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The first people to inhabit the land that is now Peoria, Illinois were Native American groups living in structured civilizations. The Illini Indians were an extension of the group known as the Algonquin Nation. But there were many other tribes in the area as well, one known as Peoria. The river valley of Peoria's region provided great land for the tribes. But wars with other groups and the invasion of Europeans, over time forced most of the tribe out of the land, many moved on to neighboring states.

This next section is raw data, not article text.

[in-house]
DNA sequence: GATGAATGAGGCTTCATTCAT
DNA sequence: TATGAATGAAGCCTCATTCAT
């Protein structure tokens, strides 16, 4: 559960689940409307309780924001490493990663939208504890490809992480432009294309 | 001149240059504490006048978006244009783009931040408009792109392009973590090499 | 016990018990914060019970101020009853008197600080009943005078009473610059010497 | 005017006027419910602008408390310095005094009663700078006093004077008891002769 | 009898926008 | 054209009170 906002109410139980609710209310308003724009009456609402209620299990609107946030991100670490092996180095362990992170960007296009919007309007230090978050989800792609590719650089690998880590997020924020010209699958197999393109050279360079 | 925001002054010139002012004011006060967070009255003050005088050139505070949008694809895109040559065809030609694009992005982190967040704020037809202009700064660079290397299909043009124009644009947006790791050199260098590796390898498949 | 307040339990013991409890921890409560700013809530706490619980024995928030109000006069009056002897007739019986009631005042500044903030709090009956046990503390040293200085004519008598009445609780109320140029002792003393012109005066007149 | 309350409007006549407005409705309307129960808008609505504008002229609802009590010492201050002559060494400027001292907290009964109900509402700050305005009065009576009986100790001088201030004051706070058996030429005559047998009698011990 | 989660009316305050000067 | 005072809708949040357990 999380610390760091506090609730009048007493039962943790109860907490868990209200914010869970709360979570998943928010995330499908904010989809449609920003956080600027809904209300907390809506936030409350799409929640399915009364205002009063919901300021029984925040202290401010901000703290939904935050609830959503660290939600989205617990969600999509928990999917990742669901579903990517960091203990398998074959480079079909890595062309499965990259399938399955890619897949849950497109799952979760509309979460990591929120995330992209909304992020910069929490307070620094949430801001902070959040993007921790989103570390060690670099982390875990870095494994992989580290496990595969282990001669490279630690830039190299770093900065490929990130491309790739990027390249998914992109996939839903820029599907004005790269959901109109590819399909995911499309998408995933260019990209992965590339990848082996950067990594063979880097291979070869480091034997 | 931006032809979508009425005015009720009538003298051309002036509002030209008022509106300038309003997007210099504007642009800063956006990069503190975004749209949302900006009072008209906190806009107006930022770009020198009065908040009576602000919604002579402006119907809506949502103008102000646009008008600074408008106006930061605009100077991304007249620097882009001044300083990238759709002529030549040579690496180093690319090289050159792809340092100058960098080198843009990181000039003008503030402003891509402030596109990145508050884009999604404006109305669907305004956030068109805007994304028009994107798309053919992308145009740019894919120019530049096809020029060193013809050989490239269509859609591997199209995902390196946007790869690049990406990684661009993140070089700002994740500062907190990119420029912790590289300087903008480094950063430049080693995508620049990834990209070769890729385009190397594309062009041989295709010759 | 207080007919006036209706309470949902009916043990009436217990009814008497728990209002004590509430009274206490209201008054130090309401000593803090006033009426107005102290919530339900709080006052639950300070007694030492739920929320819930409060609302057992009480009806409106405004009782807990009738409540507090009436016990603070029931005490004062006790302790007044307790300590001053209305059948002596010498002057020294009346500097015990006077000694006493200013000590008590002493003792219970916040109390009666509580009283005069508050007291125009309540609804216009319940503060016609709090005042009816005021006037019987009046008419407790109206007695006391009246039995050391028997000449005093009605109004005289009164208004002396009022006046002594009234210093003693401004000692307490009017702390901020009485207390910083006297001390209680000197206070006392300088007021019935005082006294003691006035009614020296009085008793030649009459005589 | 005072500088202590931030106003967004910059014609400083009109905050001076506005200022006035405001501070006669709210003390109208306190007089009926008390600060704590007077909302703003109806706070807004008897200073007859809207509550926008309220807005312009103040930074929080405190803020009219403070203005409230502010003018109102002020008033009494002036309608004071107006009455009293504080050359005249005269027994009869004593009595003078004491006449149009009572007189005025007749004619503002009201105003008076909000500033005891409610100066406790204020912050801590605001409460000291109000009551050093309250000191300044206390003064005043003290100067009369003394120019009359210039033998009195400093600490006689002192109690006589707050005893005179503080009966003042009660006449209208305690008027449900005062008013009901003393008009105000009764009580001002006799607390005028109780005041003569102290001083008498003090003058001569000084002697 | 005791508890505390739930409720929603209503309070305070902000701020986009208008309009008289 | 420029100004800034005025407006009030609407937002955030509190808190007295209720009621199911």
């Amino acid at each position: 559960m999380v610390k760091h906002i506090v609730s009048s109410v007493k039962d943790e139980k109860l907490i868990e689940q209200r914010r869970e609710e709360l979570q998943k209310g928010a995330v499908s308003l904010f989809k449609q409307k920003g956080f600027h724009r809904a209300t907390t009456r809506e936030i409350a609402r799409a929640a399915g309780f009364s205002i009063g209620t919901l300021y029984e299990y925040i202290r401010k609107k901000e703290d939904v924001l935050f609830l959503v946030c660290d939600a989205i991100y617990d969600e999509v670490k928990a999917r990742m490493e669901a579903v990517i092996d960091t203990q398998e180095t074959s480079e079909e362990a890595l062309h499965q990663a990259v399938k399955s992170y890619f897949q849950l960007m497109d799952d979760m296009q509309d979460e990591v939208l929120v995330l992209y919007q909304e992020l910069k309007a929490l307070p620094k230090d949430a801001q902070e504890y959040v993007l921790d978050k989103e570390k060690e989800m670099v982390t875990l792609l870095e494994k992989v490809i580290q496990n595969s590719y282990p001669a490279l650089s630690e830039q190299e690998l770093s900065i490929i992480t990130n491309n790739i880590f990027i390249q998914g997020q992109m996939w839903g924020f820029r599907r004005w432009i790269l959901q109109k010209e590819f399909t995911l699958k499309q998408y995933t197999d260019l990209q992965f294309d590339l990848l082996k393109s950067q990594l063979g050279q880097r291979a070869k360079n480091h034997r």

The French were the first to explore this region of Illinois; two explorers Marquette and Jolliet. They developed a fort and small town with a trading post here with a few other important pieces to their social life such as a church and a wine mill.
But with the French losing control to the British, things changed as after awhile the British moved into the area, but many of the French anyway. In 1779, Peoria was officially claimed, but at this time, as La Ville de Maillet after the man who began the settlement.
But the War of 1812 brought major changes. The Americans came in and forced all of the Native Americans and French out and burned Peoria down. The Americans claimed the area for themselves and it was in 1825 that Peoria got its name. In 1845 it became officially incorporated.